This article at HuffPost is making the rounds. Steve Krueger, head of Catholic Democrats, charges Cardinal Sean O'Malley with "moral relativism" because of his decision not to attend Boston College's graduation ceremony yesterday. I do not think Cardinal Sean needs any lectures on caring for the poor from anybody. And, since when does caring for the poor justify looking the other way on our need to protect the unborn? Krueger is right that the legal situation in Ireland is complicated, that a prior court order in 1992 demanded the kind of legislation Prime Minister Enda Kenny is proposing. But, note that date - 1992. Successive governments have avoided putting Ireland on the path to becoming a country that no longer protects both its mothers and its children. Kenny's has used a tragedy to create a new avenue to display his hostility to the Church. More importantly, he is seeking to make it legal to intentionally kill another person, yes a very small person, but a person nonetheless. Cardinal O'Malley owes no one an apology and the charge of moral relativism is absurd. Abortion is not, as Krueger suggests, among " a narrow range of partisan political issues." It is a foundational moral concern. To suggest that O'Malley is motivated by partisan political considerations, not pastoral sensitivity, is offensive.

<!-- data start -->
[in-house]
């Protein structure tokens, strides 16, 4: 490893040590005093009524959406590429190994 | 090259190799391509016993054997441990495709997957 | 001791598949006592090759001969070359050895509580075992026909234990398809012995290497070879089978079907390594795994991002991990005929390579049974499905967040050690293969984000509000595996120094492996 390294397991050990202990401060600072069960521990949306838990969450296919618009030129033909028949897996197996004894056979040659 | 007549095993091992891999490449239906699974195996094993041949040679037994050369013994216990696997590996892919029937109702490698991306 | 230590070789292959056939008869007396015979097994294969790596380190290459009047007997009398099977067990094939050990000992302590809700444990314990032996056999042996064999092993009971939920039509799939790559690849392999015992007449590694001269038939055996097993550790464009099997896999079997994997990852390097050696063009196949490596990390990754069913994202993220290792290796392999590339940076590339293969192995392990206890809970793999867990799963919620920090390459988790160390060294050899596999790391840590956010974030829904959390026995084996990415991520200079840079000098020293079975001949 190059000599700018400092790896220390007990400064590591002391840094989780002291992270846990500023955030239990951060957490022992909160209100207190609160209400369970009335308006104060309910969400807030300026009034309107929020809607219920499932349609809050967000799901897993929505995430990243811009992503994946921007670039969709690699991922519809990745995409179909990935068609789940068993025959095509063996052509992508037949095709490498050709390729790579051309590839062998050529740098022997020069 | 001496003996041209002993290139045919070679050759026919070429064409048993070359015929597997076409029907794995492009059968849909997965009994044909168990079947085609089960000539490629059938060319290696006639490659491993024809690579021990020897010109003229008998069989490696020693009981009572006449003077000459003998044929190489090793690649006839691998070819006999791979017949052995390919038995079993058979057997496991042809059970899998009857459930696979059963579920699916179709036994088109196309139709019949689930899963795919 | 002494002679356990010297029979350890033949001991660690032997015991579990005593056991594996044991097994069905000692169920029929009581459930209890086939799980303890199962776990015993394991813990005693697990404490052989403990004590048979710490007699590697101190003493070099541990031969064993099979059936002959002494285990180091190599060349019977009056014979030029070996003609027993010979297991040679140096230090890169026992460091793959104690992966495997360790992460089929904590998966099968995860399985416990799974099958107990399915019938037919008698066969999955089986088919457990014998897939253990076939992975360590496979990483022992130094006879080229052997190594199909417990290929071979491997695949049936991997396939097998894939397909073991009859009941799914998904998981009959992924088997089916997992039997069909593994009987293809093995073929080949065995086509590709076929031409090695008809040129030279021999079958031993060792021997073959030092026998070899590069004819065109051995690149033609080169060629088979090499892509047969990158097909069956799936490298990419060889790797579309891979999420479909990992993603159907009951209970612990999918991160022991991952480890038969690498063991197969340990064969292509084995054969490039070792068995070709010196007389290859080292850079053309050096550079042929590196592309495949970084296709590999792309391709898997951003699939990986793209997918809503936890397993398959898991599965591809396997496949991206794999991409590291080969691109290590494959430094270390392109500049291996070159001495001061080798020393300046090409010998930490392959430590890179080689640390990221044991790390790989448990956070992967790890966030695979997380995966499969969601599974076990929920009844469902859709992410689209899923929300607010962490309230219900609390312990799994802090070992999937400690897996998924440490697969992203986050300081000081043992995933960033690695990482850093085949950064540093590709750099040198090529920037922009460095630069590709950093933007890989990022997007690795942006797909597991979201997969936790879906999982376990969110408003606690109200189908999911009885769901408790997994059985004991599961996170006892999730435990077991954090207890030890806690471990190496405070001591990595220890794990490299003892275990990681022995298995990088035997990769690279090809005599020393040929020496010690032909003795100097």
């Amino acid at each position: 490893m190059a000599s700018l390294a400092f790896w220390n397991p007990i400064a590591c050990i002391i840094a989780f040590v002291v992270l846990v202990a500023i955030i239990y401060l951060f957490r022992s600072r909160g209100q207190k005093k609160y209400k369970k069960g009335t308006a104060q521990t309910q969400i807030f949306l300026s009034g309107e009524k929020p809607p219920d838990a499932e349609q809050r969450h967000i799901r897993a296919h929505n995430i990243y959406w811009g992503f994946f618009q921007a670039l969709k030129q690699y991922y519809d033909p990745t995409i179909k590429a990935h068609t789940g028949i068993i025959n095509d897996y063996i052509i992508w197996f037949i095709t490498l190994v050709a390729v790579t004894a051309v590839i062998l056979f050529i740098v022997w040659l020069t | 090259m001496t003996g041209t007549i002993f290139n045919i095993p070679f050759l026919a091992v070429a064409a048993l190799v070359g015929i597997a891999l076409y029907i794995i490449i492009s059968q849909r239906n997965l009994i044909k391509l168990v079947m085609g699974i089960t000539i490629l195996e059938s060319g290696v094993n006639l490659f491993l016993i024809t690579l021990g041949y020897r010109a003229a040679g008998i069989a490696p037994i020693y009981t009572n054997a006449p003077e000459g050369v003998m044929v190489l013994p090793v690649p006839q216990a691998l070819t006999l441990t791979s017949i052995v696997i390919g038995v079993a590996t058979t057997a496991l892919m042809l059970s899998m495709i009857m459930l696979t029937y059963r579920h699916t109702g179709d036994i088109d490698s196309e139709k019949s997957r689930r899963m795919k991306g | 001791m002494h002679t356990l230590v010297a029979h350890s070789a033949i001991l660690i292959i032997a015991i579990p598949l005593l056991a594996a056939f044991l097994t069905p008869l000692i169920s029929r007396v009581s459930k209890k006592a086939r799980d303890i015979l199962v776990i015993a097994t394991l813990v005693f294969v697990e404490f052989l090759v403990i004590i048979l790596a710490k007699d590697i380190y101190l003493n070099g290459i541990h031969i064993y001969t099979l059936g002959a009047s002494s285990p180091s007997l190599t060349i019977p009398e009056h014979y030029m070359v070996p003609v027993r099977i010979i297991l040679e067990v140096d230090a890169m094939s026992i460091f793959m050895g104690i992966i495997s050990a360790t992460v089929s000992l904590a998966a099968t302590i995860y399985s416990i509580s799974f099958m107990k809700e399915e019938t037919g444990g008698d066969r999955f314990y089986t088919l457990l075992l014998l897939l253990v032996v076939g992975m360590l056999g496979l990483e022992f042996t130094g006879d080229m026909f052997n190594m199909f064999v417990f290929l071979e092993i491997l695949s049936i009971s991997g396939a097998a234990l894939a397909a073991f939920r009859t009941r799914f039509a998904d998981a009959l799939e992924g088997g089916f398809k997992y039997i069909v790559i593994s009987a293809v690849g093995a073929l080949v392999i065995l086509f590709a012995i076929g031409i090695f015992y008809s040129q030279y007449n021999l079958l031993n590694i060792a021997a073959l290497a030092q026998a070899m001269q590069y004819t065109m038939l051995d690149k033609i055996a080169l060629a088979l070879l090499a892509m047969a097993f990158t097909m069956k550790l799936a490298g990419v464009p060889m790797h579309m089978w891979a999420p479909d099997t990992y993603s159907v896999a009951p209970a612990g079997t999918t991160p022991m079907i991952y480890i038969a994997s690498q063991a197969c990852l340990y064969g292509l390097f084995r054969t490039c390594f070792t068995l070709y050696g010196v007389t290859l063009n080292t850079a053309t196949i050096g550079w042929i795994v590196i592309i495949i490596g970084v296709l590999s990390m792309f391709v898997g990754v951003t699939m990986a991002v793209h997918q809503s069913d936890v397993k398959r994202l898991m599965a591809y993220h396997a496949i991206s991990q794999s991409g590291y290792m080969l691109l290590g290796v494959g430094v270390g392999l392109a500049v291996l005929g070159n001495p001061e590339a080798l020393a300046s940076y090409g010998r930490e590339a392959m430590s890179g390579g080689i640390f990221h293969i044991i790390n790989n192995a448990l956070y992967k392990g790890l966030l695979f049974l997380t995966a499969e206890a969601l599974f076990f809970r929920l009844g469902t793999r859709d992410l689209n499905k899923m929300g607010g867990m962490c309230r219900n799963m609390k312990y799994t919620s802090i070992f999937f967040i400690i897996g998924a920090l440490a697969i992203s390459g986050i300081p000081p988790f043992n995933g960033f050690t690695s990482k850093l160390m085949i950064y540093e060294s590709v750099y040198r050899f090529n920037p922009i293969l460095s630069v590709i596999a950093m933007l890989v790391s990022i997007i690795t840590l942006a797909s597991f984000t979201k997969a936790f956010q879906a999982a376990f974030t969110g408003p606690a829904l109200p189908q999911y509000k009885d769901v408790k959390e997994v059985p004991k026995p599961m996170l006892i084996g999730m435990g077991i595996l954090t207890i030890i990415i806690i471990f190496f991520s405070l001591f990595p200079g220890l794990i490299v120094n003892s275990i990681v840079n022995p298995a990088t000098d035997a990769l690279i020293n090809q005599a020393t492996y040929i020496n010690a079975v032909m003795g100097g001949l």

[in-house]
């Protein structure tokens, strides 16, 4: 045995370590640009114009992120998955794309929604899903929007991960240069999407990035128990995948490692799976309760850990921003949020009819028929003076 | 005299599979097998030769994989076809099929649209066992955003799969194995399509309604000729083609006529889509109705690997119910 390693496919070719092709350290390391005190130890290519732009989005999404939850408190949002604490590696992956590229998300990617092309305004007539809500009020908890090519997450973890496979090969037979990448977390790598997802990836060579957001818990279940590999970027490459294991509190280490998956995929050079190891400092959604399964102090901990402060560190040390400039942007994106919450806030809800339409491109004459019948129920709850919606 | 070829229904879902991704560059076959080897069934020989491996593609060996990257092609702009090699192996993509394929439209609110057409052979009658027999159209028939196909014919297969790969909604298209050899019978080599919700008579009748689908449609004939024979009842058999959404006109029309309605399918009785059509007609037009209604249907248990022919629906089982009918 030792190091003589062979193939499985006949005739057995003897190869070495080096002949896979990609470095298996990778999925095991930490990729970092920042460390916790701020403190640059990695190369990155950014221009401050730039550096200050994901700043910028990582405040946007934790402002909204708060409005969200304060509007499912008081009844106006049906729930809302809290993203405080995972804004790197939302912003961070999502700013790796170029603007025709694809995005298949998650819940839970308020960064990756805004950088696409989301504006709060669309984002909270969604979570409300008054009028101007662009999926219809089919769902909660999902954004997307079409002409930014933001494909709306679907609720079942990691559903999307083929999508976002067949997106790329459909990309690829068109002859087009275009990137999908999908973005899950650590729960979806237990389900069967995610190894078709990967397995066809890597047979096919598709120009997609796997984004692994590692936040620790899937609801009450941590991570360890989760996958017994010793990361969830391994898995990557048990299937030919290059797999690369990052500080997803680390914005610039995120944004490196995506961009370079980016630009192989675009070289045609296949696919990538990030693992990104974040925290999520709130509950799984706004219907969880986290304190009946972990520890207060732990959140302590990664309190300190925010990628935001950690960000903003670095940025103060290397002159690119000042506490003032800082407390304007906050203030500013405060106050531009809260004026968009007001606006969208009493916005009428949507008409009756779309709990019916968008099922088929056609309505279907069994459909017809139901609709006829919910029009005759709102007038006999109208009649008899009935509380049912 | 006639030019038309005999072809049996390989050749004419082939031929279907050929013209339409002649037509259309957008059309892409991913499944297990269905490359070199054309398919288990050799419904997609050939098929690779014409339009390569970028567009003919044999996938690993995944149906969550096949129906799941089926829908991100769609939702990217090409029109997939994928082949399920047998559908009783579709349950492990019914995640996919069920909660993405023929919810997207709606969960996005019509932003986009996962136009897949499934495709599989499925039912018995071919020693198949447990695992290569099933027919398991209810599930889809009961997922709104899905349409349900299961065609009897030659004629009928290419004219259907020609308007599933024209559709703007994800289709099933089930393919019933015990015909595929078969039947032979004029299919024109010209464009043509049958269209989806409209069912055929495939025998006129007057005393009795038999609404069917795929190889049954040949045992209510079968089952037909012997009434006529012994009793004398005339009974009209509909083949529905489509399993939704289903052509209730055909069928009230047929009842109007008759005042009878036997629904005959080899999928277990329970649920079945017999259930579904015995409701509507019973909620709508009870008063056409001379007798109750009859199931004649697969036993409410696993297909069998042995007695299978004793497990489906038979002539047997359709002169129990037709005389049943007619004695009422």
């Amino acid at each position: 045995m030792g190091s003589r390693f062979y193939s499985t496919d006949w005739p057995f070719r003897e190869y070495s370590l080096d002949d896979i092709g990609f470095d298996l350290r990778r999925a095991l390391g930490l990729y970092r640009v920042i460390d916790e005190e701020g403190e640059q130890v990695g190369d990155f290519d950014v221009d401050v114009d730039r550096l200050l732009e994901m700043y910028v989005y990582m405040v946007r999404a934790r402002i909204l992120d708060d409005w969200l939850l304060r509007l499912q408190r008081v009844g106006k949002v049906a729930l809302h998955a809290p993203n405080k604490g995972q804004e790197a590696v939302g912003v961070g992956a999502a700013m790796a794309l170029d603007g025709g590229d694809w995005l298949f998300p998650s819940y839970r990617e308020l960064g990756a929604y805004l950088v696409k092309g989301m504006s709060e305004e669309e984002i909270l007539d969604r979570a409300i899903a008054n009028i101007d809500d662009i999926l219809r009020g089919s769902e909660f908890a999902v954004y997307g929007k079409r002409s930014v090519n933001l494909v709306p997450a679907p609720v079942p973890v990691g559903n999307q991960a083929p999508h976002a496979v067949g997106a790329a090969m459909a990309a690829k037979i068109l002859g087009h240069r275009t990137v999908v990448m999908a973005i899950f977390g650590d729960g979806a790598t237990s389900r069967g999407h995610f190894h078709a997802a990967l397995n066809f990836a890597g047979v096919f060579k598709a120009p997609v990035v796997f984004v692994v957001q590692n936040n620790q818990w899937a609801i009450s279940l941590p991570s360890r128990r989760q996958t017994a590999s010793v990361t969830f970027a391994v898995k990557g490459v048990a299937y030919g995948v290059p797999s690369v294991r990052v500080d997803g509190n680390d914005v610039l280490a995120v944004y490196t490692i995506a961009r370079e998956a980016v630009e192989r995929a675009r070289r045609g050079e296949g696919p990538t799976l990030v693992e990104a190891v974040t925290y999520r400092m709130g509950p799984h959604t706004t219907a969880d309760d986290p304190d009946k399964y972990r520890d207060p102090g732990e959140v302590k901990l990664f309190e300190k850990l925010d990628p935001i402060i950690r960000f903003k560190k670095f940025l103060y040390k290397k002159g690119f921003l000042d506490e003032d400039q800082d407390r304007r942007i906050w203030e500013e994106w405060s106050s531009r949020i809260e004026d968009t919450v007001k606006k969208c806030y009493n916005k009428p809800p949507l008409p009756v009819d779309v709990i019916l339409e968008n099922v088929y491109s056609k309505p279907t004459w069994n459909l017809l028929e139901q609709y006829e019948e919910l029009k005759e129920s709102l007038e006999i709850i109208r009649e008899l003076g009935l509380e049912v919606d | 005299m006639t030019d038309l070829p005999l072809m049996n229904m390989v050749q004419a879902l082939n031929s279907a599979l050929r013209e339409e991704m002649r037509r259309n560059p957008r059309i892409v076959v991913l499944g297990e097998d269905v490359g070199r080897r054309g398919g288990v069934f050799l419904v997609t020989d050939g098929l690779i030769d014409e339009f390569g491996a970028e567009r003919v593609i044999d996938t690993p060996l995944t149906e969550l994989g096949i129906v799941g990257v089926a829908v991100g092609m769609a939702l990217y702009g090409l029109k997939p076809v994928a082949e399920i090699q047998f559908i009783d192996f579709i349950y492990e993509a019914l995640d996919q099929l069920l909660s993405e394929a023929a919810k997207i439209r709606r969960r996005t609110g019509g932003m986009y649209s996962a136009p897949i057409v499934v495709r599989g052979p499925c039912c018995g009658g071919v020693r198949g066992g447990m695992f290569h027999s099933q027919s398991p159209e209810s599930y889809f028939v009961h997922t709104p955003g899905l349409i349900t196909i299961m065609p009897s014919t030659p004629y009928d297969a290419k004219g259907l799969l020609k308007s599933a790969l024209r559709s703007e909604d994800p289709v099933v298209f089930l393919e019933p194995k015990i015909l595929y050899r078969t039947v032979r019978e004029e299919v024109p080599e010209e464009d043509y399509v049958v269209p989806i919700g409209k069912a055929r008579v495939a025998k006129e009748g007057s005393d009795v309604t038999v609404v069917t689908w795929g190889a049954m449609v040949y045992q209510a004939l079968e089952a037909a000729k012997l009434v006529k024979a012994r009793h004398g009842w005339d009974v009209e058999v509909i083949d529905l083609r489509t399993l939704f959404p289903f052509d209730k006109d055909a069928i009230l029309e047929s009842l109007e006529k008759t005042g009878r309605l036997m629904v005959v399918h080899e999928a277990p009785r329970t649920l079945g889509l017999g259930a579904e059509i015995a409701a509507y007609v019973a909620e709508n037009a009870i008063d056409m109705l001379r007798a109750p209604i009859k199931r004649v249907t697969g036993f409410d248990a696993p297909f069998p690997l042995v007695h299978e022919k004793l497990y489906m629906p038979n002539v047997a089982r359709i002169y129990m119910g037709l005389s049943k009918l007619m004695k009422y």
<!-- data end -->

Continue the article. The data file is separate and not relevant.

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In This Issue
- Editorial: Sisters deserve an apology for apostolic visitation
- Social justice folks size up new Congress
- Parolin: Francis' choice of cardinals reflects 'an opening of heart and mind'
- Preview this issue's Special Section: Volunteers
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